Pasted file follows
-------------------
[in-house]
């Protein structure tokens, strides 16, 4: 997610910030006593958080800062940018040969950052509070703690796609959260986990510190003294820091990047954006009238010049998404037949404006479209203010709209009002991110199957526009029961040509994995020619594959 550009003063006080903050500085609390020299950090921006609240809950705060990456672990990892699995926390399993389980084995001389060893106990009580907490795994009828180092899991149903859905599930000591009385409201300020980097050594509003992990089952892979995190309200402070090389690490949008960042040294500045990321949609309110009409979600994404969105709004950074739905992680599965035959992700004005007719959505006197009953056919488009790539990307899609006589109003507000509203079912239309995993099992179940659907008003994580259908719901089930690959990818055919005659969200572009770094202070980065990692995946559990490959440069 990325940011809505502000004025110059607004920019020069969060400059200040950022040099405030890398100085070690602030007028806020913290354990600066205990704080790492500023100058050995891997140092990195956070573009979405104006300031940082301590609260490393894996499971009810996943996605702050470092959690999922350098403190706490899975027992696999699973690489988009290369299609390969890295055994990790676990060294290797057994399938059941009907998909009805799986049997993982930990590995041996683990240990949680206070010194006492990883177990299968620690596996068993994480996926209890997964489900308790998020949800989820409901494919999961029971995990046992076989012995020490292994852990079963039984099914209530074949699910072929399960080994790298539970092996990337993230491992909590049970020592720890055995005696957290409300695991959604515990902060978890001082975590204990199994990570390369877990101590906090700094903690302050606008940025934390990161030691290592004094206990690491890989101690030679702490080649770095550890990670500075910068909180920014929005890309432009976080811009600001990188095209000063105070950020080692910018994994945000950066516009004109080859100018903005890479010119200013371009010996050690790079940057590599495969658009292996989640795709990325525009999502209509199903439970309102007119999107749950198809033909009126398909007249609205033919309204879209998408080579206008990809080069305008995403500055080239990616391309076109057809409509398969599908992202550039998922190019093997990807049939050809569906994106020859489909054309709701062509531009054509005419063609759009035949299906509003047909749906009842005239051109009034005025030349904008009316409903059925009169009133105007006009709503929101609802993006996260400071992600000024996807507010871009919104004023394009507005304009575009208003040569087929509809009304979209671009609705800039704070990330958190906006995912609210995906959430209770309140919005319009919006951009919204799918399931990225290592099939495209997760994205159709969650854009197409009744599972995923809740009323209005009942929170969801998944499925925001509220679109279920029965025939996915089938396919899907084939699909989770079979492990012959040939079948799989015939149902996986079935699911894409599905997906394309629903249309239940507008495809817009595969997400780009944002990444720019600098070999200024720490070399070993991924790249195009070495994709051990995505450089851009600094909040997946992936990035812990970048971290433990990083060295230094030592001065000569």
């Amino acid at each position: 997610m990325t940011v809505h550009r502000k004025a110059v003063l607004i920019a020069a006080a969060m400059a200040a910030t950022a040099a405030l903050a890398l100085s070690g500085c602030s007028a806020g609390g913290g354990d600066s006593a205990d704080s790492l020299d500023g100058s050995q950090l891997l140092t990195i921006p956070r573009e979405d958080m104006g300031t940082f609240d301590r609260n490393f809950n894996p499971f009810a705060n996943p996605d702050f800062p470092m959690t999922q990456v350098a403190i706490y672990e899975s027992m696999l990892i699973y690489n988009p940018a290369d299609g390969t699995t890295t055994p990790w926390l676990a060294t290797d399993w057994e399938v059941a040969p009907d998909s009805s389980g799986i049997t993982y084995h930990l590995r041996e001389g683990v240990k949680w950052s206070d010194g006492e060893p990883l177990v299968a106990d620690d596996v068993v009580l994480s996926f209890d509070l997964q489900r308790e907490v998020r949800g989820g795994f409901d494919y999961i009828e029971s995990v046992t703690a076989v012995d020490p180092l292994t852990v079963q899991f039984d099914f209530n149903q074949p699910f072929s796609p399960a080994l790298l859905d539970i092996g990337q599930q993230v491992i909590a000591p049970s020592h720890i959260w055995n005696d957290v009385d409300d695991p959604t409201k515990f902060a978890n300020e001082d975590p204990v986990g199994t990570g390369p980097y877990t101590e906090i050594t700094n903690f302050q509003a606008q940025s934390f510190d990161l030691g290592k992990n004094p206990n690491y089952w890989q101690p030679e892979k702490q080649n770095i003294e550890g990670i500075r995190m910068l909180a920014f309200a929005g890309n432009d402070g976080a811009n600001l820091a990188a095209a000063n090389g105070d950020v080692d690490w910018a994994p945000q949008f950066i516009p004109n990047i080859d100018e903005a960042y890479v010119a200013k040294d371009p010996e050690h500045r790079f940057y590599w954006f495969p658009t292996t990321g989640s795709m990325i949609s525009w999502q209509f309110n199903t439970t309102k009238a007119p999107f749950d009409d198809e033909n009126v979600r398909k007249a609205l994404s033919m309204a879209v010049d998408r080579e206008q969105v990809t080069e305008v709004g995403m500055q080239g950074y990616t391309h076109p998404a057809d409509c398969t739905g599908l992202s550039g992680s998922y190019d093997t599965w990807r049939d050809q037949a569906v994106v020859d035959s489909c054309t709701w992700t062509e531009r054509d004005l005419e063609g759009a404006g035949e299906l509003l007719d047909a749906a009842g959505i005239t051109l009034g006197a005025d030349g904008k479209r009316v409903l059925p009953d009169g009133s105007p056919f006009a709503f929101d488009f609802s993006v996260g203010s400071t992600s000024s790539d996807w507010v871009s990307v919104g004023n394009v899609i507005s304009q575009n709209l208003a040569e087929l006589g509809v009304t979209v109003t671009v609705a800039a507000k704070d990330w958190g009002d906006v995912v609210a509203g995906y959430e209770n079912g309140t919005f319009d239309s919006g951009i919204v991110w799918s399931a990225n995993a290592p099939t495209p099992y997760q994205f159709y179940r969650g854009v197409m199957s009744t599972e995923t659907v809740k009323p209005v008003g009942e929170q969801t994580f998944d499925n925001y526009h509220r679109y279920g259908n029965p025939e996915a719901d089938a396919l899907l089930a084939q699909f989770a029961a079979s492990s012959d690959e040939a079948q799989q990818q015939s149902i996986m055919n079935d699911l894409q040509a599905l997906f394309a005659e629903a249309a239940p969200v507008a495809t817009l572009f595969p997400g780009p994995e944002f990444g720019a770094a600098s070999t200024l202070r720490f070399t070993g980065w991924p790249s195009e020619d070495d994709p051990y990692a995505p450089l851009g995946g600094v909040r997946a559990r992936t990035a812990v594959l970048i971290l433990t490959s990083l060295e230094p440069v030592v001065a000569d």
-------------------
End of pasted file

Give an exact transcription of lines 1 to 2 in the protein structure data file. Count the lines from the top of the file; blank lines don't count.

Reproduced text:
[in-house]
């Protein structure tokens, strides 16, 4: 997610910030006593958080800062940018040969950052509070703690796609959260986990510190003294820091990047954006009238010049998404037949404006479209203010709209009002991110199957526009029961040509994995020619594959 550009003063006080903050500085609390020299950090921006609240809950705060990456672990990892699995926390399993389980084995001389060893106990009580907490795994009828180092899991149903859905599930000591009385409201300020980097050594509003992990089952892979995190309200402070090389690490949008960042040294500045990321949609309110009409979600994404969105709004950074739905992680599965035959992700004005007719959505006197009953056919488009790539990307899609006589109003507000509203079912239309995993099992179940659907008003994580259908719901089930690959990818055919005659969200572009770094202070980065990692995946559990490959440069 990325940011809505502000004025110059607004920019020069969060400059200040950022040099405030890398100085070690602030007028806020913290354990600066205990704080790492500023100058050995891997140092990195956070573009979405104006300031940082301590609260490393894996499971009810996943996605702050470092959690999922350098403190706490899975027992696999699973690489988009290369299609390969890295055994990790676990060294290797057994399938059941009907998909009805799986049997993982930990590995041996683990240990949680206070010194006492990883177990299968620690596996068993994480996926209890997964489900308790998020949800989820409901494919999961029971995990046992076989012995020490292994852990079963039984099914209530074949699910072929399960080994790298539970092996990337993230491992909590049970020592720890055995005696957290409300695991959604515990902060978890001082975590204990199994990570390369877990101590906090700094903690302050606008940025934390990161030691290592004094206990690491890989101690030679702490080649770095550890990670500075910068909180920014929005890309432009976080811009600001990188095209000063105070950020080692910018994994945000950066516009004109080859100018903005890479010119200013371009010996050690790079940057590599495969658009292996989640795709990325525009999502209509199903439970309102007119999107749950198809033909009126398909007249609205033919309204879209998408080579206008990809080069305008995403500055080239990616391309076109057809409509398969599908992202550039998922190019093997990807049939050809569906994106020859489909054309709701062509531009054509005419063609759009035949299906509003047909749906009842005239051109009034005025030349904008009316409903059925009169009133105007006009709503929101609802993006996260400071992600000024996807507010871009919104004023394009507005304009575009208003040569087929509809009304979209671009609705800039704070990330958190906006995912609210995906959430209770309140919005319009919006951009919204799918399931990225290592099939495209997760994205159709969650854009197409009744599972995923809740009323209005009942929170969801998944499925925001509220679109279920029965025939996915089938396919899907084939699909989770079979492990012959040939079948799989015939149902996986079935699911894409599905997906394309629903249309239940507008495809817009595969997400780009944002990444720019600098070999200024720490070399070993991924790249195009070495994709051990995505450089851009600094909040997946992936990035812990970048971290433990990083060295230094030592001065000569």